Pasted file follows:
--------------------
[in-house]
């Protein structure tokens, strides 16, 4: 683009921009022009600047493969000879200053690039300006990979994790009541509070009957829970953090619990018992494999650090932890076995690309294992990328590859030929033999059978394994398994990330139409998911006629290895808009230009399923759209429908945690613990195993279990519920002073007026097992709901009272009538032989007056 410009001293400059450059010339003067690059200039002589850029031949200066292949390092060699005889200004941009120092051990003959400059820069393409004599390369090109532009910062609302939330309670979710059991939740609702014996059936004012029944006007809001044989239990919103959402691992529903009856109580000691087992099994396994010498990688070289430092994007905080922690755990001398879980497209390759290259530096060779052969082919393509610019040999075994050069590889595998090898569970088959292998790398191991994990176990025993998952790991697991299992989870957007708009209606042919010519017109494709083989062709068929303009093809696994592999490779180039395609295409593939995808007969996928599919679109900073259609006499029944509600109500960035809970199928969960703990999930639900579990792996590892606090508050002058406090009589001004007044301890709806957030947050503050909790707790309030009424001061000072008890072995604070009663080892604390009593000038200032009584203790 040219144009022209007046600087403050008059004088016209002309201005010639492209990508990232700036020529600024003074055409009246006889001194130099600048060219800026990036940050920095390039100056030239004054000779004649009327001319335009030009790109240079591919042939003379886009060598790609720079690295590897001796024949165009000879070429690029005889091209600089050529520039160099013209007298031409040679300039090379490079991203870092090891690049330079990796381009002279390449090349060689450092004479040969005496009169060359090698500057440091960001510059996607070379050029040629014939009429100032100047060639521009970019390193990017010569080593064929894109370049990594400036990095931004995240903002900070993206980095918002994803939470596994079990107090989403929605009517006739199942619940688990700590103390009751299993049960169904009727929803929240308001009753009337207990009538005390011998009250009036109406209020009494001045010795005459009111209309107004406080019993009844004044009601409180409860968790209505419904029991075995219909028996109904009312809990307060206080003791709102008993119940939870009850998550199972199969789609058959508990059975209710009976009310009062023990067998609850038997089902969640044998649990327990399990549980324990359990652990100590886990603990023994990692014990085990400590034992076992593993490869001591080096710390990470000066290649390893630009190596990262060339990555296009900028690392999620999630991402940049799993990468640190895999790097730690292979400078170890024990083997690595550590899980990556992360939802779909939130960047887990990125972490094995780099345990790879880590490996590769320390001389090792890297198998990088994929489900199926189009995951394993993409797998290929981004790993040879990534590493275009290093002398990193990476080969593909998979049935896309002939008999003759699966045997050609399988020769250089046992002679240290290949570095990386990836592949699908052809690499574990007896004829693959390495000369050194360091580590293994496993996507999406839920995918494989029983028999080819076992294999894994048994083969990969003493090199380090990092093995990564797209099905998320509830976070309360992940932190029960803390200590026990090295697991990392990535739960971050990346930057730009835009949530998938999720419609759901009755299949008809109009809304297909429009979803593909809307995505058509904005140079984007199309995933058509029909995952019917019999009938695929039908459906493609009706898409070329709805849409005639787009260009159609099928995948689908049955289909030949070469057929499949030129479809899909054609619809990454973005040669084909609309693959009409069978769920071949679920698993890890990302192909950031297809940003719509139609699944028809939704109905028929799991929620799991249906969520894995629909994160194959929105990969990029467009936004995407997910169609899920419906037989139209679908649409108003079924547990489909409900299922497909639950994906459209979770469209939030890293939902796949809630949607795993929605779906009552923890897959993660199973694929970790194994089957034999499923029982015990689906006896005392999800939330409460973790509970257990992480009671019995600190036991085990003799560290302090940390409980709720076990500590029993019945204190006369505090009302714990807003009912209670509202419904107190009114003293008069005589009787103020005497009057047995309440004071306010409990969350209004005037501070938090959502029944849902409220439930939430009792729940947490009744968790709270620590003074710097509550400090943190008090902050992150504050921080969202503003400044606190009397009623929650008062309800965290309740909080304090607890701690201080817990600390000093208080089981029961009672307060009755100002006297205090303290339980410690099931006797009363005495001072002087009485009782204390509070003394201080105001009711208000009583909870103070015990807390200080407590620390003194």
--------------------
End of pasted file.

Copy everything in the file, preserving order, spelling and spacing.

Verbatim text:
[in-house]
């Protein structure tokens, strides 16, 4: 683009921009022009600047493969000879200053690039300006990979994790009541509070009957829970953090619990018992494999650090932890076995690309294992990328590859030929033999059978394994398994990330139409998911006629290895808009230009399923759209429908945690613990195993279990519920002073007026097992709901009272009538032989007056 410009001293400059450059010339003067690059200039002589850029031949200066292949390092060699005889200004941009120092051990003959400059820069393409004599390369090109532009910062609302939330309670979710059991939740609702014996059936004012029944006007809001044989239990919103959402691992529903009856109580000691087992099994396994010498990688070289430092994007905080922690755990001398879980497209390759290259530096060779052969082919393509610019040999075994050069590889595998090898569970088959292998790398191991994990176990025993998952790991697991299992989870957007708009209606042919010519017109494709083989062709068929303009093809696994592999490779180039395609295409593939995808007969996928599919679109900073259609006499029944509600109500960035809970199928969960703990999930639900579990792996590892606090508050002058406090009589001004007044301890709806957030947050503050909790707790309030009424001061000072008890072995604070009663080892604390009593000038200032009584203790 040219144009022209007046600087403050008059004088016209002309201005010639492209990508990232700036020529600024003074055409009246006889001194130099600048060219800026990036940050920095390039100056030239004054000779004649009327001319335009030009790109240079591919042939003379886009060598790609720079690295590897001796024949165009000879070429690029005889091209600089050529520039160099013209007298031409040679300039090379490079991203870092090891690049330079990796381009002279390449090349060689450092004479040969005496009169060359090698500057440091960001510059996607070379050029040629014939009429100032100047060639521009970019390193990017010569080593064929894109370049990594400036990095931004995240903002900070993206980095918002994803939470596994079990107090989403929605009517006739199942619940688990700590103390009751299993049960169904009727929803929240308001009753009337207990009538005390011998009250009036109406209020009494001045010795005459009111209309107004406080019993009844004044009601409180409860968790209505419904029991075995219909028996109904009312809990307060206080003791709102008993119940939870009850998550199972199969789609058959508990059975209710009976009310009062023990067998609850038997089902969640044998649990327990399990549980324990359990652990100590886990603990023994990692014990085990400590034992076992593993490869001591080096710390990470000066290649390893630009190596990262060339990555296009900028690392999620999630991402940049799993990468640190895999790097730690292979400078170890024990083997690595550590899980990556992360939802779909939130960047887990990125972490094995780099345990790879880590490996590769320390001389090792890297198998990088994929489900199926189009995951394993993409797998290929981004790993040879990534590493275009290093002398990193990476080969593909998979049935896309002939008999003759699966045997050609399988020769250089046992002679240290290949570095990386990836592949699908052809690499574990007896004829693959390495000369050194360091580590293994496993996507999406839920995918494989029983028999080819076992294999894994048994083969990969003493090199380090990092093995990564797209099905998320509830976070309360992940932190029960803390200590026990090295697991990392990535739960971050990346930057730009835009949530998938999720419609759901009755299949008809109009809304297909429009979803593909809307995505058509904005140079984007199309995933058509029909995952019917019999009938695929039908459906493609009706898409070329709805849409005639787009260009159609099928995948689908049955289909030949070469057929499949030129479809899909054609619809990454973005040669084909609309693959009409069978769920071949679920698993890890990302192909950031297809940003719509139609699944028809939704109905028929799991929620799991249906969520894995629909994160194959929105990969990029467009936004995407997910169609899920419906037989139209679908649409108003079924547990489909409900299922497909639950994906459209979770469209939030890293939902796949809630949607795993929605779906009552923890897959993660199973694929970790194994089957034999499923029982015990689906006896005392999800939330409460973790509970257990992480009671019995600190036991085990003799560290302090940390409980709720076990500590029993019945204190006369505090009302714990807003009912209670509202419904107190009114003293008069005589009787103020005497009057047995309440004071306010409990969350209004005037501070938090959502029944849902409220439930939430009792729940947490009744968790709270620590003074710097509550400090943190008090902050992150504050921080969202503003400044606190009397009623929650008062309800965290309740909080304090607890701690201080817990600390000093208080089981029961009672307060009755100002006297205090303290339980410690099931006797009363005495001072002087009485009782204390509070003394201080105001009711208000009583909870103070015990807390200080407590620390003194």